A Bivocational Future for Congregations

What is the fasted growing segment of North American Christianity? So many congregations have lost membership over the past twenty years, this question may surprise you.

Faith Communities Today, “Twenty Years of Congregational Change: The 2020 Faith Communities Today Overview” (Hartford, CT: Hartford Institute for Religion Research, 2021), https://faithcommunitiestoday.org/fact-2020-survey/, 11.

If you are wondering if there is a pocket of Christianity still growing, you are halfway to uncovering the trick in this trick question. When larger congregations lose members, they become smaller congregations. Small membership churches are thus the fastest growing segment of North American Christianity.

Sometimes current exigencies force us into a creative future. There is hope for smaller congregations willing to consider a bivocational future of shared mission and ministry. I believe that a bivocational future provides exciting missional potential.

Please join me at the upcoming Henderson Leadership Conference hosted by Pittsburgh Theological Seminary on Sept 24–26, 2023, where I will present an online workshop, “Thriving as a Bivocational Congregation.” This workshop provides lay and clergy leaders with a vision and plan for transformation.

Registration and Information: https://www.pts.edu/henderson-2324.

Carpenter Foundation Grant for Diaconal Studies

Diakonia is essential to the church’s mission and ministry in North America. Such is the premise of “Revitalizing the Church through Diaconal Studies in North American Theological Education,” a research project of Warburg Theological Seminary, which recently received a grant from the E. Rhodes and Leona B. Carpenter Foundation for this work.

The four-person leadership team consists of Craig Nessan, Man Hei Yip, Darryl W. Stephens, and Lori Mills-Curran. We have met monthly since April 2021 to envision, plan, and carry out this collaboration involving 22 scholars and reflective practitioners spanning five continents

Read more about our vision for diaconal studies, international collaborators, and book project here.

Working around Seminary Education

Do mainline churches find traditional seminary education an obstacle to thriving? “As churches shrink and pastors retire, creative workarounds are redefining ministry,” reported Elizabeth E. Evans recently in Religion News Service. A workaround, by definition, is an alternate path used when the main path is not longer serviceable. Workarounds are required when existing structures no longer meet the needs of the people involved. As someone who works in and around seminary education, I see a disconnect between the traditional Master of Divinity program and the creativity needed for mainline churches to thrive.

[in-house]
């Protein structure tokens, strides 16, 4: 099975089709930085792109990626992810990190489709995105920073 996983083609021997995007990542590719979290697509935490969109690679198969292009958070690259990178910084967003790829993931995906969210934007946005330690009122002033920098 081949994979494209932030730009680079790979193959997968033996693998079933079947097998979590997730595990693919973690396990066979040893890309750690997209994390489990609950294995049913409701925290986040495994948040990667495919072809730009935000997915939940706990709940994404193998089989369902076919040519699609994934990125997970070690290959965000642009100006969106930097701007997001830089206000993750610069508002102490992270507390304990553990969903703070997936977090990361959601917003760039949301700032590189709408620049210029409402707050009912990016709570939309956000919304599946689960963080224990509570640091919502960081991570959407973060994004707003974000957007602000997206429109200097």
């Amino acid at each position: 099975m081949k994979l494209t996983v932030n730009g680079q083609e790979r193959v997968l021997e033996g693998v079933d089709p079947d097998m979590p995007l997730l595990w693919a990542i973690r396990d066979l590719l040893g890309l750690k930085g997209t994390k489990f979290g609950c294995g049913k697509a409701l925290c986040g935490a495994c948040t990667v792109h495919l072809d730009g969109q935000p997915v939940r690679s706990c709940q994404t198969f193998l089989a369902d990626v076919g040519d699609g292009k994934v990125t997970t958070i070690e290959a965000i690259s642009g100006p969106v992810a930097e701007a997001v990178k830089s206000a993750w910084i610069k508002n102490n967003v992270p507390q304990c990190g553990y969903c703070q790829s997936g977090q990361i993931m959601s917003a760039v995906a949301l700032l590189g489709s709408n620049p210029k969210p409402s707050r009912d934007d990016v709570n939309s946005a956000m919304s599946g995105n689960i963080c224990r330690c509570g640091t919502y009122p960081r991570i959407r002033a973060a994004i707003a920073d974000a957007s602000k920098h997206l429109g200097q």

Scarcities of money and time are forcing a redefinition of ministry in the mainline. Congregations are smaller, attendance is sparser, and budgets are shrinking. The old model of a fully-compensated, professional theologian in the pulpit is no longer viable for the majority of congregations. Financial and demographic realities have foisted many congregations into the realm of bivocational and multivocational ministry.

Multivocational ministry is an existing and emerging need of the church. To fully embrace multivocational ministry as a strategic priority in their educational programming, seminaries would need to explore and identify various changes and initiatives required to reform their curriculum, extracurricular offerings, programs, structure, and ethos around this priority. However, many schools of theology cling to traditional curricula, becoming the obstacle around which churches must creatively navigate.

What if North American seminaries were to risk reinventing themselves by adopting a multivocational mindset? I explore the this question in my open-access book, Bivocational and Beyond: Educating for Thriving Multivocational Ministry. Theological educators will be especially interested in my concluding chapter, in which I reimagine theological education in conversation with the work of Justo González on the history of theological education and Daniel Aleshire on the future of theological education. If you have read any of the books in the series “Theological Education between the Times,” you will find this discussion an important addition to the conversation.

Mainline seminaries must determine how they will contribute to the thriving of mainline congregations. In the meantime, churches will continue to find creative workarounds.

The Diaconate of all Christians, part 1

During these summer months, I have been teaching and learning about the diaconate of all believers at Otterbein UMC, Lancaster, PA. We started by sharing how each of us volunteers in service in the community. Then, we asked, Where is God in these relationships?

Listen to our podcast about “Diakonia, how and why we serve God.”

This program at Otterbein UMC was funded by a Dewees grant from the Eastern Pennsylvania Conference of The United Methodist Church.

Service is part of discipleship. When a new member joins a United Methodist congregation, the pastor asks, “Will you faithfully participate in its ministries by your prayers, your presence, your gifts, your service, and your witness?” Each new member affirms, “yes.” Then, as a congregation, we respond by renewing our covenant to do the same. But what does service have to do with our faith?